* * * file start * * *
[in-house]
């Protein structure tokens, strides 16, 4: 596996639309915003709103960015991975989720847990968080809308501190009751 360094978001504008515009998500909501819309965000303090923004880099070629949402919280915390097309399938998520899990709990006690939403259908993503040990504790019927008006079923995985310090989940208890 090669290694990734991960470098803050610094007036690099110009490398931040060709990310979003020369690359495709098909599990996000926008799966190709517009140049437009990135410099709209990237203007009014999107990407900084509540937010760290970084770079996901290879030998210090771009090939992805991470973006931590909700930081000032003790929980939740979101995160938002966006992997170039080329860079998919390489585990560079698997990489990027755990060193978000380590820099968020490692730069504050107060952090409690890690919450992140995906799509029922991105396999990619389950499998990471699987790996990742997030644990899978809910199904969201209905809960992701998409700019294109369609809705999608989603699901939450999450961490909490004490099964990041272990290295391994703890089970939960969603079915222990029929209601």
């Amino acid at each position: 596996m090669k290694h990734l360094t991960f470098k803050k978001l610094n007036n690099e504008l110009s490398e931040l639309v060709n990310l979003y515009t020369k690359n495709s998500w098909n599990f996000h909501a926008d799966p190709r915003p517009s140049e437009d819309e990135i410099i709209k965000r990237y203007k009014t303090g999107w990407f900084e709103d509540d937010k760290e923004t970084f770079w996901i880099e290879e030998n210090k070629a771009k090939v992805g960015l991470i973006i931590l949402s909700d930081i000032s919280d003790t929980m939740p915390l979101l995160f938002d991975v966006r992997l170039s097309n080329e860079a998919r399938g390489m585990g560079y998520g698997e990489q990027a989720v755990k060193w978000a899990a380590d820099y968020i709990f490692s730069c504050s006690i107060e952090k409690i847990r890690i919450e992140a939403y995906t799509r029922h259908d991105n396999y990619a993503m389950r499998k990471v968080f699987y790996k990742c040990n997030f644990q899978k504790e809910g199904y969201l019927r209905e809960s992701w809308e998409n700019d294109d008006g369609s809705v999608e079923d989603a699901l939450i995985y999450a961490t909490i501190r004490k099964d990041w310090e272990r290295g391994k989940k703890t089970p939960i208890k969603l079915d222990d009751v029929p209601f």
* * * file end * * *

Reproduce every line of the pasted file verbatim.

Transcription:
[in-house]
């Protein structure tokens, strides 16, 4: 596996639309915003709103960015991975989720847990968080809308501190009751 360094978001504008515009998500909501819309965000303090923004880099070629949402919280915390097309399938998520899990709990006690939403259908993503040990504790019927008006079923995985310090989940208890 090669290694990734991960470098803050610094007036690099110009490398931040060709990310979003020369690359495709098909599990996000926008799966190709517009140049437009990135410099709209990237203007009014999107990407900084509540937010760290970084770079996901290879030998210090771009090939992805991470973006931590909700930081000032003790929980939740979101995160938002966006992997170039080329860079998919390489585990560079698997990489990027755990060193978000380590820099968020490692730069504050107060952090409690890690919450992140995906799509029922991105396999990619389950499998990471699987790996990742997030644990899978809910199904969201209905809960992701998409700019294109369609809705999608989603699901939450999450961490909490004490099964990041272990290295391994703890089970939960969603079915222990029929209601």
């Amino acid at each position: 596996m090669k290694h990734l360094t991960f470098k803050k978001l610094n007036n690099e504008l110009s490398e931040l639309v060709n990310l979003y515009t020369k690359n495709s998500w098909n599990f996000h909501a926008d799966p190709r915003p517009s140049e437009d819309e990135i410099i709209k965000r990237y203007k009014t303090g999107w990407f900084e709103d509540d937010k760290e923004t970084f770079w996901i880099e290879e030998n210090k070629a771009k090939v992805g960015l991470i973006i931590l949402s909700d930081i000032s919280d003790t929980m939740p915390l979101l995160f938002d991975v966006r992997l170039s097309n080329e860079a998919r399938g390489m585990g560079y998520g698997e990489q990027a989720v755990k060193w978000a899990a380590d820099y968020i709990f490692s730069c504050s006690i107060e952090k409690i847990r890690i919450e992140a939403y995906t799509r029922h259908d991105n396999y990619a993503m389950r499998k990471v968080f699987y790996k990742c040990n997030f644990q899978k504790e809910g199904y969201l019927r209905e809960s992701w809308e998409n700019d294109d008006g369609s809705v999608e079923d989603a699901l939450i995985y999450a961490t909490i501190r004490k099964d990041w310090e272990r290295g391994k989940k703890t089970p939960i208890k969603l079915d222990d009751v029929p209601f």